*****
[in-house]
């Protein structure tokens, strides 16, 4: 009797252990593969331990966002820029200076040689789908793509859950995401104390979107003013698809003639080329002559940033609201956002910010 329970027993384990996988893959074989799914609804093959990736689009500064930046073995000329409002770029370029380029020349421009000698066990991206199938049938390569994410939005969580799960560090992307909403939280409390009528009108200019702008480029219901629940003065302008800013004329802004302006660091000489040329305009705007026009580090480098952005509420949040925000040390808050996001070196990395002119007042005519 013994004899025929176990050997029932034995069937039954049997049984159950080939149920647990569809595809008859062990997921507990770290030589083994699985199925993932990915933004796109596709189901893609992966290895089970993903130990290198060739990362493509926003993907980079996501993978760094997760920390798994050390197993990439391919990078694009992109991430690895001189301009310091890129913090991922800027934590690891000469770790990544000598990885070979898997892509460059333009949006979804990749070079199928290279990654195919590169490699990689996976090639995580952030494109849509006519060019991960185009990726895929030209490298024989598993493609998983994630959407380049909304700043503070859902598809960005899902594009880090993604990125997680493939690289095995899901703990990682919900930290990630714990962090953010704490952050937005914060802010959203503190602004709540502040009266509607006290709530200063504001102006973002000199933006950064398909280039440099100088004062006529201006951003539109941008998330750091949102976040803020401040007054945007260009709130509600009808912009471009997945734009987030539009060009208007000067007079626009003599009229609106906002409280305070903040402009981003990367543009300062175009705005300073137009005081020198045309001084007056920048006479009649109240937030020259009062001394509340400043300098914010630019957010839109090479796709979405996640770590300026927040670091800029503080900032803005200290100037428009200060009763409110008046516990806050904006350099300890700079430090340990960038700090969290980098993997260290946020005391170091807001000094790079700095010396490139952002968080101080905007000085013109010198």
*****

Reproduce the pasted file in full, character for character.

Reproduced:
[in-house]
């Protein structure tokens, strides 16, 4: 009797252990593969331990966002820029200076040689789908793509859950995401104390979107003013698809003639080329002559940033609201956002910010 329970027993384990996988893959074989799914609804093959990736689009500064930046073995000329409002770029370029380029020349421009000698066990991206199938049938390569994410939005969580799960560090992307909403939280409390009528009108200019702008480029219901629940003065302008800013004329802004302006660091000489040329305009705007026009580090480098952005509420949040925000040390808050996001070196990395002119007042005519 013994004899025929176990050997029932034995069937039954049997049984159950080939149920647990569809595809008859062990997921507990770290030589083994699985199925993932990915933004796109596709189901893609992966290895089970993903130990290198060739990362493509926003993907980079996501993978760094997760920390798994050390197993990439391919990078694009992109991430690895001189301009310091890129913090991922800027934590690891000469770790990544000598990885070979898997892509460059333009949006979804990749070079199928290279990654195919590169490699990689996976090639995580952030494109849509006519060019991960185009990726895929030209490298024989598993493609998983994630959407380049909304700043503070859902598809960005899902594009880090993604990125997680493939690289095995899901703990990682919900930290990630714990962090953010704490952050937005914060802010959203503190602004709540502040009266509607006290709530200063504001102006973002000199933006950064398909280039440099100088004062006529201006951003539109941008998330750091949102976040803020401040007054945007260009709130509600009808912009471009997945734009987030539009060009208007000067007079626009003599009229609106906002409280305070903040402009981003990367543009300062175009705005300073137009005081020198045309001084007056920048006479009649109240937030020259009062001394509340400043300098914010630019957010839109090479796709979405996640770590300026927040670091800029503080900032803005200290100037428009200060009763409110008046516990806050904006350099300890700079430090340990960038700090969290980098993997260290946020005391170091807001000094790079700095010396490139952002968080101080905007000085013109010198």